Before hitting the trails, start your morning at Deep Creek Coffee Co. This cafe offers delicious food that will fuel your hikes and coffee that will give you all the energy you need. We went there 3 mornings in a row! I got the matcha latte (I’m not much of a coffee drinker), the Bro-ritto, and the blueberry muffin. Everything was amazing!


Matcha Latte

After breakfast, catch a ride on the Springdale Shuttle to the park. After you arrive in the park, catch the Zion Shuttle to Stop 6 to hike the West Rim Trail to Scout Lookout and if you have a permit, Angels Landing. This is a popular but difficult hike with breathtaking views! Angels Landing is at the top after you finish Scout Lookout via West Rim Trail. Angels Landing is a narrow strip of rock that visitors can walk along for an additional challenge.

Once you finish the hike take some time to rest, enjoy a snack, and take in the views.

Scout Lookout Via West Rim Trail

Location: Stop 6

Difficulty: Hard

Distance: 3.6 miles + more if you do Angels Landing

Elevation: 1,115 ft

view of the canyon valley

Views on the way to Scout Lookout Trail

After you make your way down, if you have enough energy to take on a second hike and you are looking for something a little less challenging, take the shuttle to stop at 3 Canyon Junction. The Pa’rus trail is located at stop 3. This is a great trail for all levels and is very easy to complete.

Pa’rus Trail

Location: Stop 6

Difficulty: Easy (paved)

Distance: 3.2 miles out and -back

Elevation: 134 ft

Day 2 (Breakfast, Emerald Pools, Watchman Trail)

We are starting our morning again at Deep Creek Coffee Co. After breakfast, catch a ride on the Springdale Shuttle to the park. After you arrive in the park, catch the Zion Shuttle to Stop 5 to hike Emerald Pools. Emerald Pools is a challenging trail that takes you to beautiful waterfalls. There are three Emerald Pools, Upper, Middle, and Lower. The upper and lower trails are nice. There is not much to see on the middle trail. The trail is steep and slippery in some places, so take caution when hiking this trail. Once you make it to Upper Emerald Pools, take some time to rest and enjoy a snack.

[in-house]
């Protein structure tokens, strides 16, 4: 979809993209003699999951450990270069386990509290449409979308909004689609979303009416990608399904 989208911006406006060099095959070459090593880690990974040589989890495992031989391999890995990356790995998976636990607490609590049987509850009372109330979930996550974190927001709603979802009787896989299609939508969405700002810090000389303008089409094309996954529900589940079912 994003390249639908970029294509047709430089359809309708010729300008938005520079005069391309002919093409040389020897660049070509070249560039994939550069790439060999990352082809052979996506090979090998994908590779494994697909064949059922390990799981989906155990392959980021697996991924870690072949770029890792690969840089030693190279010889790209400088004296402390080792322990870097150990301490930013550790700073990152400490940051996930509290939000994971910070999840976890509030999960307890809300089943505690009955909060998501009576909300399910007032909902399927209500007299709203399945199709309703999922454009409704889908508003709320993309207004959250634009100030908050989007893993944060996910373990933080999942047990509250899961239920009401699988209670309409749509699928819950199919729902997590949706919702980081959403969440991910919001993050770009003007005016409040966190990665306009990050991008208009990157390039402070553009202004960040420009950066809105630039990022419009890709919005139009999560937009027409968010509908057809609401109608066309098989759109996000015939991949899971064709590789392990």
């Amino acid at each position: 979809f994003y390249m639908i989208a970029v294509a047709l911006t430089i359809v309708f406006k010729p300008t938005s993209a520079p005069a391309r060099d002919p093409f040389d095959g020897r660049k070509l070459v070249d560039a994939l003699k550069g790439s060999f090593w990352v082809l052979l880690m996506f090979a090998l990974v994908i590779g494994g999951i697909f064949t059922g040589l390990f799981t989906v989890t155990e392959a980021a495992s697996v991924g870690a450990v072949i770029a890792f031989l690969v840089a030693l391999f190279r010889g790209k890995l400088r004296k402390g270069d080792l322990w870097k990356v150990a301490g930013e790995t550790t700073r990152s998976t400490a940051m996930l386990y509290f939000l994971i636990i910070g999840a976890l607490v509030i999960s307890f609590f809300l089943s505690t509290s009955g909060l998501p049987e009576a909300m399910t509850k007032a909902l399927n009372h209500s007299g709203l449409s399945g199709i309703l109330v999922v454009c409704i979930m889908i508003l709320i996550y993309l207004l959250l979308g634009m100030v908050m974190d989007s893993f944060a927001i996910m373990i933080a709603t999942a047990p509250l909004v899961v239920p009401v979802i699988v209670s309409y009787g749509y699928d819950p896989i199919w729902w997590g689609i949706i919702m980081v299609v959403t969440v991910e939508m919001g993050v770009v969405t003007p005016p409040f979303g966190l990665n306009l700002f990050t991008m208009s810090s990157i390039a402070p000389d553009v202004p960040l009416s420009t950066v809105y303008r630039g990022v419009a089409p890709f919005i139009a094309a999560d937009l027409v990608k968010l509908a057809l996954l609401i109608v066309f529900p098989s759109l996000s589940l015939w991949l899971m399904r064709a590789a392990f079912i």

View of the Water Falls

Lower Emerald Pool Trail

Location: Stop 6

Difficulty: Moderate Distance: 2.2 miles out and- back Elevation: 150 ft

Lower Emeralds Pool

Middle Emerald Pools Trail

Location: Stop 6

Difficulty: Moderate Distance: 2.2 miles out and- back Elevation: 150 ft

Upper Emerald Pool Trail

Location: Stop 6 Difficulty: Moderate Distance: 3 miles out-and-back Elevation: 200 ft

Upper Emerald Pool

After you make your way down if you have enough energy to take on a second hike and you want to hike another moderate trail, take the shuttle to stop 1 the Visitor Center. The Watchman trail is located at stop 1. This is a great trail for more amazing views. Tip: This trail can be muddy when wet.

Watchman Trail

Location: Stop 1 Difficulty: Moderate Distance: 3.3 miles out and- back Elevation: 368 ft

Bonus Hikes:

If the weather is good, plan to hike The Narrows via Riverside Walk. We were not able to hike the trail this time due to the weather, but I hear that the trail is amazing. This trail takes you through the river and the water has been known to be at neck level. About 60% of this hike is spent wading, walking, and sometimes swimming in the river. I recommend renting equipment from the shop in Zion Canyon Village (It’s right next to the Springdale Shuttle Stop). Tip: Plan to do this hike on day one or day two. It's best to reserve a day for this hike.

Location: Stop 9 Difficulty: Hard Distance: up to 9.4 miles and can take up to 8 hours to hike Elevation: 334 ft

Bonus Trips:

A mountain tunnel road that leads to beautiful canyon views.

Bryce Canyon is another National Park located about 2 hrs. from Zion National Park.

Overall, Zion National Park is a great park to visit! I hope this post will assist you in planning your trip to Zion or inspire you to visit Zion National Park!